Toward the end of the 20th century three developments came together that are rapidly moving high productivity, high value-added jobs that pay well away from the US to Asia: the collapse of world socialism which vastly increased the supply of labor available to US capital; the rise of the high speed Internet; the extraordinary international mobility of US capital and technology.

First world capital is rapidly deserting first world labor in favor of third world labor, which is much cheaper because of its abundance and low cost of living. Formerly, America's high real incomes were protected from cheap foreign labor, because US labor worked with more capital and better technology, which made it more productive. Today, however, US capital and technology move to cheap labor, or cheap labor moves via the Internet to US employment.

The reason economic development in China and some Indian cities is so rapid is because it is fueled by the offshore location of first world corporations.

Prestowitz is correct that the form that globalism has taken is shifting income and wealth from the first world to the third world. The rise of Asia is coming at the expense of the American worker.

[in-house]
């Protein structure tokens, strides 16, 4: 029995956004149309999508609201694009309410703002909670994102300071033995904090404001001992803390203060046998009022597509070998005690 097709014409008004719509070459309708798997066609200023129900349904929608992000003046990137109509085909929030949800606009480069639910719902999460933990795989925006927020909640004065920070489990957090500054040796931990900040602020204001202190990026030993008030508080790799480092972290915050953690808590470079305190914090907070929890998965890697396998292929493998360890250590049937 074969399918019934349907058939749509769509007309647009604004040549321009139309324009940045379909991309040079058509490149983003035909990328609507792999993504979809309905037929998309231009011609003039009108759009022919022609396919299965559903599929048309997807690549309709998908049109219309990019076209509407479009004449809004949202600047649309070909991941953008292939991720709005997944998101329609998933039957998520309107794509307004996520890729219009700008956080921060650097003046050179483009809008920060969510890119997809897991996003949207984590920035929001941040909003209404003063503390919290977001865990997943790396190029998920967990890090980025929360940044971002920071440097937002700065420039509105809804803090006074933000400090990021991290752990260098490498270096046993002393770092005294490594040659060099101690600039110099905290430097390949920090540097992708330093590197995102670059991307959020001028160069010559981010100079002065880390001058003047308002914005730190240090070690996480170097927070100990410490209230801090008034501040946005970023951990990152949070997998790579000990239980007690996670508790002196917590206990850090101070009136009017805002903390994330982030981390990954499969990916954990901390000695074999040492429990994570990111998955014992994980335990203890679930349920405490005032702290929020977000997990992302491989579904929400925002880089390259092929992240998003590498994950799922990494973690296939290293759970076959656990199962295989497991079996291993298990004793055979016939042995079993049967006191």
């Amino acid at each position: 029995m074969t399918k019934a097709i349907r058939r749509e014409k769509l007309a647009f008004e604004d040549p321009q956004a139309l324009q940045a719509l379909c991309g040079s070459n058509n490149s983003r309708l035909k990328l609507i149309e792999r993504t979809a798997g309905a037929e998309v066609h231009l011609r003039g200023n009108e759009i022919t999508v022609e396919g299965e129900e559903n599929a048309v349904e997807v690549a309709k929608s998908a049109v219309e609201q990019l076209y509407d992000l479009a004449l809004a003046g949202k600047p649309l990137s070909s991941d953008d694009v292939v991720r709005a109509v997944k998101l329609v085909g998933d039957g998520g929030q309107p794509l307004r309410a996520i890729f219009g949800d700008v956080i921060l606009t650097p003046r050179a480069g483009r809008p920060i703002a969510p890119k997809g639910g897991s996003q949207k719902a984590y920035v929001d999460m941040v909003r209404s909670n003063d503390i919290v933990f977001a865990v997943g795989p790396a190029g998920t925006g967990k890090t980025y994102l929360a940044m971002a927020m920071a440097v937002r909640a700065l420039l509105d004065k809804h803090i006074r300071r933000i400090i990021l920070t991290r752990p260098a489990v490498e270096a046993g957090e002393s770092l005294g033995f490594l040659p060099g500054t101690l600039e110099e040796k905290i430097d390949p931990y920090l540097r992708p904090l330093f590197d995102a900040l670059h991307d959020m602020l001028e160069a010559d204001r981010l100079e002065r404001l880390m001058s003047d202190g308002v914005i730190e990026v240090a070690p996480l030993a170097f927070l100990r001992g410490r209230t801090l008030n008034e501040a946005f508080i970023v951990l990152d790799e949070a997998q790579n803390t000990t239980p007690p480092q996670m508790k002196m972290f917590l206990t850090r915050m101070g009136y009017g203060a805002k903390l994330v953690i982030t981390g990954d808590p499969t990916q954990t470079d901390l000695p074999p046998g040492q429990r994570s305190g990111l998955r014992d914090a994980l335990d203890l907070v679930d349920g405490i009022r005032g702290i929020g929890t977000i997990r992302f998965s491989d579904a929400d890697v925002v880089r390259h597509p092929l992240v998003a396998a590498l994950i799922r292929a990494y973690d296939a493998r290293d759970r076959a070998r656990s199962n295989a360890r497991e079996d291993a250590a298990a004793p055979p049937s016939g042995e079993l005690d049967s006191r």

Global competition could have developed differently. US capital and technology could have remained at home, protecting US incomes with high productivity. Asia would have had to raise itself up without the inside track of first world offshore producers.

Asia's economic development would have been slow and laborious and would have been characterized by a gradual rise of Asian incomes toward US incomes, not by a jarring loss of American jobs and incomes to Asians.

Instead, US corporations, driven by the short-sighted and ultimately destructive focus on quarterly profits, chose to drive earnings and managerial bonuses by substituting cheap Asian labor for American labor.

American businesses' short-run profit maximization plays directly into the hands of thoughtful Asian governments with long-run strategies. As Prestowitz informed the commissioners, China now has more semiconductor plants than the US. Short-run goals are reducing US corporations to brand names with sales forces marketing foreign made goods and services.

By substituting foreign for American workers, US corporations are destroying their American markets. As American jobs in the higher paying manufacturing and professional services are given to Asians, and as American schoolteachers and nurses lose their occupations to foreigners imported under work visa programs, American purchasing power dries up, especially once all the home equity is spent, credit cards are maxed out and the dollar loses value to the Asian currencies.